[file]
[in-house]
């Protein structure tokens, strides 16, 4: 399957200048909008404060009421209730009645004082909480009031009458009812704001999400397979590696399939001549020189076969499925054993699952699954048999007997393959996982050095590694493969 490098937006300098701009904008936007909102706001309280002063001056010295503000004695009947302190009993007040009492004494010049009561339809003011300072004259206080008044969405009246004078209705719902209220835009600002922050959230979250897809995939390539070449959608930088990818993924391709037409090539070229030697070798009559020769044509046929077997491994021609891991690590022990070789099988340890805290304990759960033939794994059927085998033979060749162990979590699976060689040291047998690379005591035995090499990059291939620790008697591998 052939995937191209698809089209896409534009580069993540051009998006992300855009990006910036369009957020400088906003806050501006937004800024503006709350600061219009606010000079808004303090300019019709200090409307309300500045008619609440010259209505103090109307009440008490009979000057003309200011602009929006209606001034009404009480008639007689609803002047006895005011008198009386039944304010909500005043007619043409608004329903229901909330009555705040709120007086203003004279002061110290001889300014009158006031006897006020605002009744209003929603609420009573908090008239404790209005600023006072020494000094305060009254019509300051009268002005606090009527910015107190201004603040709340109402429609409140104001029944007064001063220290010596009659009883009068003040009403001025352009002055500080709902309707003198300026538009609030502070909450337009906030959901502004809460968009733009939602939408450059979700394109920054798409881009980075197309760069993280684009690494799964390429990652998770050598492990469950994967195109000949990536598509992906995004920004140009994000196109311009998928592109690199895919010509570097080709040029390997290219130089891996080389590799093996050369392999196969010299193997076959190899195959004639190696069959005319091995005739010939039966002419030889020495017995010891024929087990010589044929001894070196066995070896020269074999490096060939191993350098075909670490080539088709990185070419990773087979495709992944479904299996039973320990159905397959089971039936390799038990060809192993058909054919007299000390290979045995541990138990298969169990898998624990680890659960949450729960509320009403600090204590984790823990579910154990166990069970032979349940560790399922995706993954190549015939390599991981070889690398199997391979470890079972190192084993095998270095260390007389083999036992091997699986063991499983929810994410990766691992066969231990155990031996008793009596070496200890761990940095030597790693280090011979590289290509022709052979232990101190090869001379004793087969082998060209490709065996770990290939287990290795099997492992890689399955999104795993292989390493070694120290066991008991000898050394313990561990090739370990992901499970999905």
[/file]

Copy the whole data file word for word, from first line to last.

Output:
[in-house]
């Protein structure tokens, strides 16, 4: 399957200048909008404060009421209730009645004082909480009031009458009812704001999400397979590696399939001549020189076969499925054993699952699954048999007997393959996982050095590694493969 490098937006300098701009904008936007909102706001309280002063001056010295503000004695009947302190009993007040009492004494010049009561339809003011300072004259206080008044969405009246004078209705719902209220835009600002922050959230979250897809995939390539070449959608930088990818993924391709037409090539070229030697070798009559020769044509046929077997491994021609891991690590022990070789099988340890805290304990759960033939794994059927085998033979060749162990979590699976060689040291047998690379005591035995090499990059291939620790008697591998 052939995937191209698809089209896409534009580069993540051009998006992300855009990006910036369009957020400088906003806050501006937004800024503006709350600061219009606010000079808004303090300019019709200090409307309300500045008619609440010259209505103090109307009440008490009979000057003309200011602009929006209606001034009404009480008639007689609803002047006895005011008198009386039944304010909500005043007619043409608004329903229901909330009555705040709120007086203003004279002061110290001889300014009158006031006897006020605002009744209003929603609420009573908090008239404790209005600023006072020494000094305060009254019509300051009268002005606090009527910015107190201004603040709340109402429609409140104001029944007064001063220290010596009659009883009068003040009403001025352009002055500080709902309707003198300026538009609030502070909450337009906030959901502004809460968009733009939602939408450059979700394109920054798409881009980075197309760069993280684009690494799964390429990652998770050598492990469950994967195109000949990536598509992906995004920004140009994000196109311009998928592109690199895919010509570097080709040029390997290219130089891996080389590799093996050369392999196969010299193997076959190899195959004639190696069959005319091995005739010939039966002419030889020495017995010891024929087990010589044929001894070196066995070896020269074999490096060939191993350098075909670490080539088709990185070419990773087979495709992944479904299996039973320990159905397959089971039936390799038990060809192993058909054919007299000390290979045995541990138990298969169990898998624990680890659960949450729960509320009403600090204590984790823990579910154990166990069970032979349940560790399922995706993954190549015939390599991981070889690398199997391979470890079972190192084993095998270095260390007389083999036992091997699986063991499983929810994410990766691992066969231990155990031996008793009596070496200890761990940095030597790693280090011979590289290509022709052979232990101190090869001379004793087969082998060209490709065996770990290939287990290795099997492992890689399955999104795993292989390493070694120290066991008991000898050394313990561990090739370990992901499970999905």